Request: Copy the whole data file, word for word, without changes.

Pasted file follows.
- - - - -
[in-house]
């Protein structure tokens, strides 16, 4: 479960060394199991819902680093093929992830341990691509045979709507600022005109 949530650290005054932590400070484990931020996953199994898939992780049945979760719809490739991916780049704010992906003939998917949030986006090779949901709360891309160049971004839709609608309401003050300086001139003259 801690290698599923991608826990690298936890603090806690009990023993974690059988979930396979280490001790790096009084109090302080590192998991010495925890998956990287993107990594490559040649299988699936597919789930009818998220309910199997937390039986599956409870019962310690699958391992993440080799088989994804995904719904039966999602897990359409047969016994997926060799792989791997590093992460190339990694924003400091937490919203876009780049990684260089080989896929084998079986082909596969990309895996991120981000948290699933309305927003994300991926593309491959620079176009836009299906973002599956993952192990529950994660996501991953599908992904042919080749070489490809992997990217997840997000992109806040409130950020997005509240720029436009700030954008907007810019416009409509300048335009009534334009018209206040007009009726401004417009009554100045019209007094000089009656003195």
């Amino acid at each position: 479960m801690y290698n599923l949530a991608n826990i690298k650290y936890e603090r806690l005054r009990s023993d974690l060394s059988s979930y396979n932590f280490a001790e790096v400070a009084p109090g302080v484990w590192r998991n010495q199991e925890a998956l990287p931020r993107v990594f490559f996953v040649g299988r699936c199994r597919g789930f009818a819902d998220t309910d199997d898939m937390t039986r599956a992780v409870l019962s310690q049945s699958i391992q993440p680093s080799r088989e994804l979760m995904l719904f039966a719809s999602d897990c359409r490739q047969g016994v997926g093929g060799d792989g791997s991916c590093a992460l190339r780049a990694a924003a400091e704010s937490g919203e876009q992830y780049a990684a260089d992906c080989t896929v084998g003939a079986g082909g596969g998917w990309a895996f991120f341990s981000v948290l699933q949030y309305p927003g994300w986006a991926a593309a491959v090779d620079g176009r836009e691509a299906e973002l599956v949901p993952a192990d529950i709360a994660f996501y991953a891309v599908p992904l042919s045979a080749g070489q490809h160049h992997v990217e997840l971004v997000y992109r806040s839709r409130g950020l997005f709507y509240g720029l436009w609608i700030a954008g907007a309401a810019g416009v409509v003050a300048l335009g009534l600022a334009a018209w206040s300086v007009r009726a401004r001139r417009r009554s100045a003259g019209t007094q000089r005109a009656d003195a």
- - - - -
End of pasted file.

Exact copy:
[in-house]
């Protein structure tokens, strides 16, 4: 479960060394199991819902680093093929992830341990691509045979709507600022005109 949530650290005054932590400070484990931020996953199994898939992780049945979760719809490739991916780049704010992906003939998917949030986006090779949901709360891309160049971004839709609608309401003050300086001139003259 801690290698599923991608826990690298936890603090806690009990023993974690059988979930396979280490001790790096009084109090302080590192998991010495925890998956990287993107990594490559040649299988699936597919789930009818998220309910199997937390039986599956409870019962310690699958391992993440080799088989994804995904719904039966999602897990359409047969016994997926060799792989791997590093992460190339990694924003400091937490919203876009780049990684260089080989896929084998079986082909596969990309895996991120981000948290699933309305927003994300991926593309491959620079176009836009299906973002599956993952192990529950994660996501991953599908992904042919080749070489490809992997990217997840997000992109806040409130950020997005509240720029436009700030954008907007810019416009409509300048335009009534334009018209206040007009009726401004417009009554100045019209007094000089009656003195």
């Amino acid at each position: 479960m801690y290698n599923l949530a991608n826990i690298k650290y936890e603090r806690l005054r009990s023993d974690l060394s059988s979930y396979n932590f280490a001790e790096v400070a009084p109090g302080v484990w590192r998991n010495q199991e925890a998956l990287p931020r993107v990594f490559f996953v040649g299988r699936c199994r597919g789930f009818a819902d998220t309910d199997d898939m937390t039986r599956a992780v409870l019962s310690q049945s699958i391992q993440p680093s080799r088989e994804l979760m995904l719904f039966a719809s999602d897990c359409r490739q047969g016994v997926g093929g060799d792989g791997s991916c590093a992460l190339r780049a990694a924003a400091e704010s937490g919203e876009q992830y780049a990684a260089d992906c080989t896929v084998g003939a079986g082909g596969g998917w990309a895996f991120f341990s981000v948290l699933q949030y309305p927003g994300w986006a991926a593309a491959v090779d620079g176009r836009e691509a299906e973002l599956v949901p993952a192990d529950i709360a994660f996501y991953a891309v599908p992904l042919s045979a080749g070489q490809h160049h992997v990217e997840l971004v997000y992109r806040s839709r409130g950020l997005f709507y509240g720029l436009w609608i700030a954008g907007a309401a810019g416009v409509v003050a300048l335009g009534l600022a334009a018209w206040s300086v007009r009726a401004r001139r417009r009554s100045a003259g019209t007094q000089r005109a009656d003195a």